Why Does Trump and the US Election Make Us Anxious?
On a scale unprecedented in modern politics, Donald Trump has taken up firm residence in the minds of many the world over as the embodiment of menace and threat.
Panic that the world as we know it won't exist beyond this Tuesday night has gripped many, and is little assuaged even by the idea that he won't get in. People are terrified of his victory, but anxious about his defeat too. What will his supporters do if he fails? Even if he loses, it doesn't change that a large portion of the US electorate are willing to tolerate racism, misogyny and alleged sexual abuse. For many victims of sexual abuse, Trump has essentially become a human trigger, causing many to relive traumatic memories from the past. The Rape, Abuse and Incest National Network reported a 33 per cent increase in calls to their support line in the weekend following the release of Trump's Access Hollywood tape with its so-called "locker room talk".
Therapists in New York are reporting an epidemic of Trump-related anxiety attacks. A survey for the American Psychological Association revealed that 52 per cent of Americans are experiencing significant stress as a result of the election. Lynn Bufka, the association’s associate executive director, was quoted in the the New York Times: “We’re seeing that it doesn’t matter whether you’re registered as a Democrat or Republican — U.S. adults say they are experiencing significant stress from the current election."
Regardless of who they are eventually voting for, many people feel unsafe. Carol Wachs, a Manhattan-based psychologist quoted on news website Slate, has just started seeing an old patient who first came to her regarding anxiety induced by September 11. Her patient comes from a family of Holocaust survivors, and “it feels to her like all the stories she heard from her grandparents about how things feel normal and then all of the sudden, oh my God, here we are”.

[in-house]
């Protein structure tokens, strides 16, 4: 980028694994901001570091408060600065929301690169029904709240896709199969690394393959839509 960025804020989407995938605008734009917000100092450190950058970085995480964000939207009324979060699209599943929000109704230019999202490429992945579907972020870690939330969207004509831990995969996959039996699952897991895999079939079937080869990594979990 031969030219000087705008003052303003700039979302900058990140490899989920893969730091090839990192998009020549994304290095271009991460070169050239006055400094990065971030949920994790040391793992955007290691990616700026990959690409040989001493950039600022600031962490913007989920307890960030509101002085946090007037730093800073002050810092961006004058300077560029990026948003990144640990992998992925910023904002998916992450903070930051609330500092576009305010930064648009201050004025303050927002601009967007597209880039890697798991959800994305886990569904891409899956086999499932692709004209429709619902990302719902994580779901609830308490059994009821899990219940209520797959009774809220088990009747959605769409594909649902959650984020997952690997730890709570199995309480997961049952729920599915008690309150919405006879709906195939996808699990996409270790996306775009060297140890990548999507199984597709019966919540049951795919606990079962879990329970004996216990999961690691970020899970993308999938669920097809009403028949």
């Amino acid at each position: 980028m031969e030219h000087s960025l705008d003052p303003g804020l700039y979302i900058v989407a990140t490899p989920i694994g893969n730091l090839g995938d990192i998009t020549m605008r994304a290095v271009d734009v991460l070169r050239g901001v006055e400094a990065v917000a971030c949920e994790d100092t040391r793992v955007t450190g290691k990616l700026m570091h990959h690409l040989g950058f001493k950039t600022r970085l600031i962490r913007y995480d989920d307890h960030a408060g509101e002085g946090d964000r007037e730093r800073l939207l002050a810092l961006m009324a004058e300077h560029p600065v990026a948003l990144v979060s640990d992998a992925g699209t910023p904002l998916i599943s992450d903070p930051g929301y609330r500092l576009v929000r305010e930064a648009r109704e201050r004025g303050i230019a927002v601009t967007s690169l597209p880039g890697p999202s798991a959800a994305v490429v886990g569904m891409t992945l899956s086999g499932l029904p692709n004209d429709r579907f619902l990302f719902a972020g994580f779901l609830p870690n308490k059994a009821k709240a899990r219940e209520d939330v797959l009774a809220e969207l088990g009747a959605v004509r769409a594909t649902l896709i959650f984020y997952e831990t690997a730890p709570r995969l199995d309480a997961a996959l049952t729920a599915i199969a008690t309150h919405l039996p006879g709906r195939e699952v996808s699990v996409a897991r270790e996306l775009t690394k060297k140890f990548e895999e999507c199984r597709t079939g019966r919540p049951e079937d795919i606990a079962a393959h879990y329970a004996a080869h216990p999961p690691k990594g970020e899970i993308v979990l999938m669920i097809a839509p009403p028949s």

The issues foregrounded in this election - guns, terrorism, sexual assault, the secrecy surrounding Trump's tax returns and Clinton's emails - play on our deepest fears, anxieties and trust issues. Dr Ducharne, a therapist quoted in the New York Times explains why this election is particularly galling for people's sense of personal security, especially those who have previous experience of mental health difficulties: “Boundaries are an important part of mental health. In order to feel safe, people need to have a sense that there are rules and norms. In this election the leaders appear to be out of control.”
The parallels with Brexit are clear, and are perhaps one of the reasons some of us in the UK will be feeling especially apprehensive in the lead-up today. The US election has caused riffs between friends and families, who can't find a way to disagree amicably. The election, which is still very close, threatens to divide a country. Likewise, many of us didn't think Brexit would happen, but woke up to find that a large portion of the country was a lot more angry than we had previously realised. The silent Brexiteers who didn't dare tell their friends or family they were voting leave have their counterparts in the closet Trump supporters who are swaying towards someone who they see might 'start things over'.
Meanwhile, back in the US, some 3,300 therapists have signed a manifesto 'Citizen Therapists against Trumpism', agreeing to speak out about an ideology they fear won't simply disappear after the election results. The manifesto defines Trumpism as the 'antithesis to everything therapists stand for', as promoting 'hyper-masculinity, public hostility, the cult of the Strong Man, and the denigration of women' and as representative of a 'threat beyond a single election'.
The results of the 2016 US presidential election should be known by 6am GMT Wednesday November 9